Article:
Legal Update: Supreme Court of Canada protects novel harm not yet measured by criminal law

In May 2017, Parliament enacted the Genetic Non-Discrimination Act to encourage the use of genetic testing to promote the health of Canadians. This legislation prohibits requiring a genetic test or disclosure of previous results to obtain goods and services and enter into contracts.

In July 2017, the Quebec government asked the Quebec Court of Appeal if the legislation fell within Parliament’s criminal law power, arguing the regulation of contracts is not valid criminal law. In December 2018, the Quebec Court of Appeal, in a unanimous five-member decision, found most of the Genetic Non-Discrimination Act to be outside of Parliament’s criminal law power. An intervener, the Canadian Coalition for Genetic Fairness, appealed the decision to the Supreme Court of Canada. The decision was not appealed by the Attorney General of Canada, because for the first time in Canadian history the Attorney General of Canada joined with the provinces in arguing against its own legislation.

On July 10, 2020, a majority of the Supreme Court of Canada upheld the Genetic Non-Discrimination Act as valid criminal law to protect the health of Canadians, with the judgement containing two concurring reasons. Three Justices found that the purpose of the act was to protect the health of Canadians by “combatting genetic discrimination and the fear of genetic discrimination based on the results of genetic tests by prohibiting conduct that makes individuals vulnerable to genetic discrimination in the areas of contracting and the provision of goods and services.” In a concurring decision, two Justices found the act was a valid use of criminal law to protect Canadian’s health by ensuring they had control over their intimate genetic information revealed by genetic testing.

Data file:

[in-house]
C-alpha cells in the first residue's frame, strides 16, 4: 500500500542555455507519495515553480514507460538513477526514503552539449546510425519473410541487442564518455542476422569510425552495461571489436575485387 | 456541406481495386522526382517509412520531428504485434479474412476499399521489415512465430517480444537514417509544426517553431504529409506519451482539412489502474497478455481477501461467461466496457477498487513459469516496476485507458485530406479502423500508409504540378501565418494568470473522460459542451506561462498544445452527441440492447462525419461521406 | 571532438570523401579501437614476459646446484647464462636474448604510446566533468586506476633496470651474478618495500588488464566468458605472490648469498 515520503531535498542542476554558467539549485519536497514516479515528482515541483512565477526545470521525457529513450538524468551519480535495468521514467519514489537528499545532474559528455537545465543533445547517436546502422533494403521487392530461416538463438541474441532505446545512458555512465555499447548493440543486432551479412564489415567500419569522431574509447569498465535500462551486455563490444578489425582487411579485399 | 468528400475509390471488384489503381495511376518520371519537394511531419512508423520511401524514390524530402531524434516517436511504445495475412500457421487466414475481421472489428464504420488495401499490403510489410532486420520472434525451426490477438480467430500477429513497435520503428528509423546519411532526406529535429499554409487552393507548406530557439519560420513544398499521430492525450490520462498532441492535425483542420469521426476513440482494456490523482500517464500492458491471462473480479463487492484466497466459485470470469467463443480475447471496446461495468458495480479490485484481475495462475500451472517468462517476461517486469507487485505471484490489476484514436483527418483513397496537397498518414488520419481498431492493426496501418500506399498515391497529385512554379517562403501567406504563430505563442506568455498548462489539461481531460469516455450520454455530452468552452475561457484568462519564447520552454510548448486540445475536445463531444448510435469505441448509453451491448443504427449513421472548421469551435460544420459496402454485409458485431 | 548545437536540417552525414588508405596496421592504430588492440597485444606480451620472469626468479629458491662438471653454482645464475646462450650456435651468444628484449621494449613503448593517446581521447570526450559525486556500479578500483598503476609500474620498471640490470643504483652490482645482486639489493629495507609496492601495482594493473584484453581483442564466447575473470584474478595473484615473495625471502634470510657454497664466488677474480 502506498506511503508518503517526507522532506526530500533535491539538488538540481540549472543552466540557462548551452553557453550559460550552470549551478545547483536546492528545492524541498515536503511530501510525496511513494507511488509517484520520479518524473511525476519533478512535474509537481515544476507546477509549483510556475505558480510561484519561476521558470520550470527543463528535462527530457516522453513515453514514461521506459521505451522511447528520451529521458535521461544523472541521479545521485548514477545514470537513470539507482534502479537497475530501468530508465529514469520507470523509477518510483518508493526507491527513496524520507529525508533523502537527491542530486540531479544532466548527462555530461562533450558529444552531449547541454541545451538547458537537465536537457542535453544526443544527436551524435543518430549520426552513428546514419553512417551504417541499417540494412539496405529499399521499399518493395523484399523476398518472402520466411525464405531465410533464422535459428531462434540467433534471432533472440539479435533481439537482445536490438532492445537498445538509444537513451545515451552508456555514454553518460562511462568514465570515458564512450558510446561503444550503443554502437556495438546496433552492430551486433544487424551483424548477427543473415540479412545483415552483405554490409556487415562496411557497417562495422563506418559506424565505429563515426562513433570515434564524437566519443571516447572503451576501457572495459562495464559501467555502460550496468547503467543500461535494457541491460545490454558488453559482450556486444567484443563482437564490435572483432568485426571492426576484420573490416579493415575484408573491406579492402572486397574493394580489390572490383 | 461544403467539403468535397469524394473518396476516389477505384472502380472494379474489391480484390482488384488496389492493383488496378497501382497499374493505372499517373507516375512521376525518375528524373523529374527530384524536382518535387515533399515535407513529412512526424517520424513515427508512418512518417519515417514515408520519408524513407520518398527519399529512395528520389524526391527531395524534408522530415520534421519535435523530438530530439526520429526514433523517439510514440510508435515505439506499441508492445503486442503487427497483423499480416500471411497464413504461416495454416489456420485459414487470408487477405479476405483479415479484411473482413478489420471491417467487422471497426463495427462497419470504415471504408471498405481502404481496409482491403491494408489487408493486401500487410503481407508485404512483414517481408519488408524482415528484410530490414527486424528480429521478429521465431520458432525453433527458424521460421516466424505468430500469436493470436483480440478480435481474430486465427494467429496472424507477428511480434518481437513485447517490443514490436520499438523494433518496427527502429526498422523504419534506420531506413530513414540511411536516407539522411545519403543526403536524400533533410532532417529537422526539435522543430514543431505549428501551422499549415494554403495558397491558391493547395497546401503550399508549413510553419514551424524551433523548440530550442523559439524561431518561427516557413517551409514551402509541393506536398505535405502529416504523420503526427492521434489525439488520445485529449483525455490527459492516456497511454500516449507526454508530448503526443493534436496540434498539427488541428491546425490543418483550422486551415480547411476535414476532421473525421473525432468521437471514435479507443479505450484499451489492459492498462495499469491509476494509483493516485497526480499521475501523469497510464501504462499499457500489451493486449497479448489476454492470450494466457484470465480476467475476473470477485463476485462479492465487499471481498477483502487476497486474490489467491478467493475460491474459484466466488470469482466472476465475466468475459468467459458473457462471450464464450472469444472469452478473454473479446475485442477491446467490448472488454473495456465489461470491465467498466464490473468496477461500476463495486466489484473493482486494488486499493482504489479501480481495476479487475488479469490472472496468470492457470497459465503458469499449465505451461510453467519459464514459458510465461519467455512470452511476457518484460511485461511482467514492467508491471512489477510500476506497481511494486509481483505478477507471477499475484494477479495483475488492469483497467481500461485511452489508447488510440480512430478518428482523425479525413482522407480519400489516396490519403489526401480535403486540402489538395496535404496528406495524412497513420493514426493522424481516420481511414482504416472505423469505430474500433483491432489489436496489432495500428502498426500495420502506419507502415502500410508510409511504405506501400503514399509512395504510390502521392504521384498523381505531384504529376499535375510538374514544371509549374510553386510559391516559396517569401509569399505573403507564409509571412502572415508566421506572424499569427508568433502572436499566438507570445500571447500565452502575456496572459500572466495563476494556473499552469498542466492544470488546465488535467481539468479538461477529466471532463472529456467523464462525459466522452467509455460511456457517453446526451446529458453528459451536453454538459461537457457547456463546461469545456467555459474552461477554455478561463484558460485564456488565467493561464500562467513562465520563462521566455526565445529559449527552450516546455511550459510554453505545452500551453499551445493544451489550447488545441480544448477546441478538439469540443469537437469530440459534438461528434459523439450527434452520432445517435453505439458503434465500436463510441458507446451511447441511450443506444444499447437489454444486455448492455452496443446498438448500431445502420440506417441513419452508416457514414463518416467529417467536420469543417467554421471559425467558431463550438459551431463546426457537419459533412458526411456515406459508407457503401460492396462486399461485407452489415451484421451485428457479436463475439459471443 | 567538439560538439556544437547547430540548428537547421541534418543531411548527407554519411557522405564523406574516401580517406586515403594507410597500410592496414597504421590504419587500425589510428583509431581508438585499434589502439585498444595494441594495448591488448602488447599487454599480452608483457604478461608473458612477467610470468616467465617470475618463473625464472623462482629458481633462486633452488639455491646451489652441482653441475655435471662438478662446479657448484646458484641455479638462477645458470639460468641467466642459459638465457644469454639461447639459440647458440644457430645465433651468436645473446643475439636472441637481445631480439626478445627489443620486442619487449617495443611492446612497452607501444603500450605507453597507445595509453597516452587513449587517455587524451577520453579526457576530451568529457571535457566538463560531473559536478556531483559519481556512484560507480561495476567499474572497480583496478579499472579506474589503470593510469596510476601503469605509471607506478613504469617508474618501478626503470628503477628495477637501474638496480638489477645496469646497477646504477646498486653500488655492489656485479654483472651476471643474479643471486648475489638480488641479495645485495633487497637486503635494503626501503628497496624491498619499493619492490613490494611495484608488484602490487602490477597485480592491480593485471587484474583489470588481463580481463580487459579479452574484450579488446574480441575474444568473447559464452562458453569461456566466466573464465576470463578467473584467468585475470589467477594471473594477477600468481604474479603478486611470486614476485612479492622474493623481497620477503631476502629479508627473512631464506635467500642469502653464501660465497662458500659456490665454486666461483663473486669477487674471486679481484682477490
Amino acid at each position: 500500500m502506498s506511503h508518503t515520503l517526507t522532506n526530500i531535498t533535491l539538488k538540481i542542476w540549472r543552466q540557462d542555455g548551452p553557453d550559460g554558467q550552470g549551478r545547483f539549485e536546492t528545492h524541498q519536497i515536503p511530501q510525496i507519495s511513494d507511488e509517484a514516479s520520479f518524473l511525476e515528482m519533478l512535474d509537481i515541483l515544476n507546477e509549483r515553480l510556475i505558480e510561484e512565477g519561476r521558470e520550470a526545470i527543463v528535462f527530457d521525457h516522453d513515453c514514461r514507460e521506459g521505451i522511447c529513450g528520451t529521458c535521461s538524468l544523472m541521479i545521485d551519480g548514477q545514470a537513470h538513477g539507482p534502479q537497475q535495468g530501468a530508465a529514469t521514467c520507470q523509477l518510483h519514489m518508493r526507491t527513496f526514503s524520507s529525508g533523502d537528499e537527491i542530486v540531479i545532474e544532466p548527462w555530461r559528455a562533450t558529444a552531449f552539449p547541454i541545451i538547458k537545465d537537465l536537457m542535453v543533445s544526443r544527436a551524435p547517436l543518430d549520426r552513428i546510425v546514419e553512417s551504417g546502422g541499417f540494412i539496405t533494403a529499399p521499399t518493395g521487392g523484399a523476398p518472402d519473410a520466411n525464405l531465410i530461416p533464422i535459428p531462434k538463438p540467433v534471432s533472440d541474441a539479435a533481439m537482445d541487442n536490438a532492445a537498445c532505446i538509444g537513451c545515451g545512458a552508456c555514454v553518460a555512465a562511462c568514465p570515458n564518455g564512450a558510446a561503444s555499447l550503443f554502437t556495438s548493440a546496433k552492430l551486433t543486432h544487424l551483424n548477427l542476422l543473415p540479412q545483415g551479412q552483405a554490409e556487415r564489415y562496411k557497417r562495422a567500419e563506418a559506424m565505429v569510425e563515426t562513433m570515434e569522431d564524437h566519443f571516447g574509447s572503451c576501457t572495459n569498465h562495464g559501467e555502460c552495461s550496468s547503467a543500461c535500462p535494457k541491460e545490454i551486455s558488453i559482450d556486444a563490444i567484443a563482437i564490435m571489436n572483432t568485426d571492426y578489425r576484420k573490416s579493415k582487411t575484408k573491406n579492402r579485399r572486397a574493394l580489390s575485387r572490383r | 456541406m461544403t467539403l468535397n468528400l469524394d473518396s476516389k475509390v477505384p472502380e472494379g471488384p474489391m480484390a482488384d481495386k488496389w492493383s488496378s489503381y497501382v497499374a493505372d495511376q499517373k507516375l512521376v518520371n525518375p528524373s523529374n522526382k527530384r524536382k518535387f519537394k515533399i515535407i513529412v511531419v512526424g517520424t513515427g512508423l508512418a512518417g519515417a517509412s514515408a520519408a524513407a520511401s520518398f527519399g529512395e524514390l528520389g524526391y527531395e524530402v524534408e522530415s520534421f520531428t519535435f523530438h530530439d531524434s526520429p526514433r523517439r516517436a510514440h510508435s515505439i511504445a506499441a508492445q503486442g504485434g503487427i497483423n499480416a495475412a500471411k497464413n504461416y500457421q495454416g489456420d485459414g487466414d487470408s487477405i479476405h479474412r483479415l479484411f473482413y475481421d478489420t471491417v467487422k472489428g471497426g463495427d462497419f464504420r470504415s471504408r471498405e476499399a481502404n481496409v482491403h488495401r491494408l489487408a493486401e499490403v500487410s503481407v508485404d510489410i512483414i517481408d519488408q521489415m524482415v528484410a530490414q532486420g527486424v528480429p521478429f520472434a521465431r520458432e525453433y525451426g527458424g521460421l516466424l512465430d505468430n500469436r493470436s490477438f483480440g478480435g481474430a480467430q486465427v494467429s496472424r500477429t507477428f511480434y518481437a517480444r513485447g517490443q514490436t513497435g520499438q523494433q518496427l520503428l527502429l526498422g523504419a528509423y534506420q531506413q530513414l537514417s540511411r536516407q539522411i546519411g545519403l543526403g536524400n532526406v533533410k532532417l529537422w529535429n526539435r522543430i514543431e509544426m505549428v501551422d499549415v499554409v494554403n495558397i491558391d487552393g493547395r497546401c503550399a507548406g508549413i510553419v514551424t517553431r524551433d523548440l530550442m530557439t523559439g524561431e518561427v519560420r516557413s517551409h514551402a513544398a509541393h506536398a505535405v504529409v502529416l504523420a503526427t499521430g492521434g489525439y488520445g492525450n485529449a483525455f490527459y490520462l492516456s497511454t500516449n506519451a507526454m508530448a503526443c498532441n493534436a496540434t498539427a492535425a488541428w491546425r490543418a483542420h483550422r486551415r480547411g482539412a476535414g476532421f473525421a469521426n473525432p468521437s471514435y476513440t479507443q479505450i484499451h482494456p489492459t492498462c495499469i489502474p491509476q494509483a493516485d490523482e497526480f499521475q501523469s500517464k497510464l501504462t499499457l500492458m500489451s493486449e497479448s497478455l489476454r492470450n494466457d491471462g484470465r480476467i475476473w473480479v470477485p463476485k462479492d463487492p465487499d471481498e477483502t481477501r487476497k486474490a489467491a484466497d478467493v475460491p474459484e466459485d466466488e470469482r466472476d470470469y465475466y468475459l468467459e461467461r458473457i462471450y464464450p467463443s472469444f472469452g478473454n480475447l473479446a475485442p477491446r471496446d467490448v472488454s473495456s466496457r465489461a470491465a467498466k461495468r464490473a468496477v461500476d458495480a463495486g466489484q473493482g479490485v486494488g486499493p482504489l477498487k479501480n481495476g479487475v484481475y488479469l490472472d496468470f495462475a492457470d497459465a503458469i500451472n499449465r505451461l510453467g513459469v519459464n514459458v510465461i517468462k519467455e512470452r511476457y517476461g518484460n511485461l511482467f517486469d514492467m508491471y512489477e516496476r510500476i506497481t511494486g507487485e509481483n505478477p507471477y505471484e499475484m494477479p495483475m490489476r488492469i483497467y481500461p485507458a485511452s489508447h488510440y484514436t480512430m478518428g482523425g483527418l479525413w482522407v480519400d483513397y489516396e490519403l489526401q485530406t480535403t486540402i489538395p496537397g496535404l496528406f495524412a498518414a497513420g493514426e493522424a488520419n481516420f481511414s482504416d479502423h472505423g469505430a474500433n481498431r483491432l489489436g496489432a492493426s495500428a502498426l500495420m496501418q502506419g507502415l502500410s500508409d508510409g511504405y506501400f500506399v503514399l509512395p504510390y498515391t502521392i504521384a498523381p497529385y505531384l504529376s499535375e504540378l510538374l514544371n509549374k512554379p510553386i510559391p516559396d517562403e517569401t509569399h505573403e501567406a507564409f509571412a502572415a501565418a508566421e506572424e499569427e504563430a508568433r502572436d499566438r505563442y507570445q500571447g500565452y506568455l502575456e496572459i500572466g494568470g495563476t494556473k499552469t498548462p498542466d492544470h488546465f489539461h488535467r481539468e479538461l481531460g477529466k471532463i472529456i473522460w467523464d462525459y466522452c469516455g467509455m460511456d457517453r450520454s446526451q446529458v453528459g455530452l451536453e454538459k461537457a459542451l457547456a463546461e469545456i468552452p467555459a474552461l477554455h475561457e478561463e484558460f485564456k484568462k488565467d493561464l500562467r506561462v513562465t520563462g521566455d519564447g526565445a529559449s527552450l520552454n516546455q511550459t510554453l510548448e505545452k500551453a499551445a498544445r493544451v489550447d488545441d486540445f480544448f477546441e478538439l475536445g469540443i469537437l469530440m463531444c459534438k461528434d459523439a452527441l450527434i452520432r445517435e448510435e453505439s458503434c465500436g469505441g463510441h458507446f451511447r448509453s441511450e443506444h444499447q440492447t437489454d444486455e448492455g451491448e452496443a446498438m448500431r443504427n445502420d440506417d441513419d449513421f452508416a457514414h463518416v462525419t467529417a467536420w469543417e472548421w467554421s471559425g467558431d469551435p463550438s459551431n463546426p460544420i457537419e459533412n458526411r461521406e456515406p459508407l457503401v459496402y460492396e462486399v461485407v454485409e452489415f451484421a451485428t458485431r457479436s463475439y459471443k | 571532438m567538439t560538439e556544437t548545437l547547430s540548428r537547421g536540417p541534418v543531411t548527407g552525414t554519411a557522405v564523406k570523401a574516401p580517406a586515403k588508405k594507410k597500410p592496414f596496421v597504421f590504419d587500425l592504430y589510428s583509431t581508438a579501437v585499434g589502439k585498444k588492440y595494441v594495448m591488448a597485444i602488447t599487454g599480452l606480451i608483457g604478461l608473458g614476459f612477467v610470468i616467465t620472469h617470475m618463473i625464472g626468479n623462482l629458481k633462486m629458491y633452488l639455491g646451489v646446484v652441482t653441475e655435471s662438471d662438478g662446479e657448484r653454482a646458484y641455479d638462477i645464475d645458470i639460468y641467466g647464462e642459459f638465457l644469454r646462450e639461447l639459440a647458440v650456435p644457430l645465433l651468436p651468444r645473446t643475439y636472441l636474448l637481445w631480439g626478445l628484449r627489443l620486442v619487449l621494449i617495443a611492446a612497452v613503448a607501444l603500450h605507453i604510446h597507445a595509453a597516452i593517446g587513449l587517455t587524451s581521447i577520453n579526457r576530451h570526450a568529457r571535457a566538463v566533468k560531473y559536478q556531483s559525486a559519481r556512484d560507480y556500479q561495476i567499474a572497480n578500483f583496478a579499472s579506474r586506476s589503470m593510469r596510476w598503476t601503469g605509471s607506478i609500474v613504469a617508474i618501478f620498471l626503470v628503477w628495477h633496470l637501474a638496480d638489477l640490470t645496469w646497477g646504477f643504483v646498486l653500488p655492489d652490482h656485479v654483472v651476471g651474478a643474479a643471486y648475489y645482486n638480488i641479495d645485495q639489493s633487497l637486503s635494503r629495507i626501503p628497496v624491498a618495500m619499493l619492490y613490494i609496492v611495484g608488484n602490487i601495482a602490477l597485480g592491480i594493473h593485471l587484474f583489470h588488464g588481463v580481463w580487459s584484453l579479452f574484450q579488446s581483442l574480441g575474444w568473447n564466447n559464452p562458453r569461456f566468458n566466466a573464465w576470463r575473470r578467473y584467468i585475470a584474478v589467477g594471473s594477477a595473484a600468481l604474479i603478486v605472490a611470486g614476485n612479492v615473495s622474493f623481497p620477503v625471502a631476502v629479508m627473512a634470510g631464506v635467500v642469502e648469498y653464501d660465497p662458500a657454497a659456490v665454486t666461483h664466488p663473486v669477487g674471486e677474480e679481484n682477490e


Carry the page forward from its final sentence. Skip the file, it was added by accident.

This decision adds to the understanding of what harm is protected by the criminal law. Lead counsel for the appellant, Josepha Arvary of Arvay Finlay LLP in Vancouver stated that the Genetic Non-Discrimination Act ruling “ensures that with whatever novel, yet harmful, conduct that might arise in the next millennium, Parliament will have the powers to prohibit and punish that conduct where it poses a risk of harm not only to public health but also to autonomy, privacy and equality.”

Human Rights Legislation

Also included in the Genetic Non-Discrimination Act are amendments to the Canadian Human Rights Act and the Canadian Labour Code preventing genetic discrimination based on genetic characteristics. Neither amendments were in question at the Supreme Court of Canada or at the Quebec Court of Appeal. These amendments apply to federal departments, agencies, Crown corporations, federally regulated businesses, and First Nations governments. There is currently no explicit protection of genetic information in Provincial or Territorial legislation, leaving a gap in the protection from genetic discrimination.

Professor Elaine Gibson at the Dalhousie Health Law Institute advocates for an amendment to provincial and territorial legislation to also protect genetic information.

“Each province and territory has human rights legislation that is aimed at preventing, remedying and ameliorating discriminatory conduct at the individual and systemic levels. This legislation contains broad remedial powers to enable the realization of those aims. The provinces and territories should amend their human rights legislation to ensure that all Canadians and not only those in the federal sphere receive the same comprehensive protection against genetic discrimination.”

Professor Gibson notes that human rights legislation would add to genetic information protection because involves individuals in the grievance, is a flexible and accessible complaint process, has options to use conciliation, and its focus is on preventing discrimination. This is a proactive approach that would complement the federal protections by the criminal law power in the Genetic Non-Discrimination Act that punishes wrongdoers after an individual has been harmed.

With or without amendment to provincial and territorial human rights legislation, the Genetic Non-Discrimination Act criminal prohibitions regarding use of genetic information is an interesting example of the law’s ability to protect and address a novel and future harm, and Canadian courts keeping pace with technological advances.

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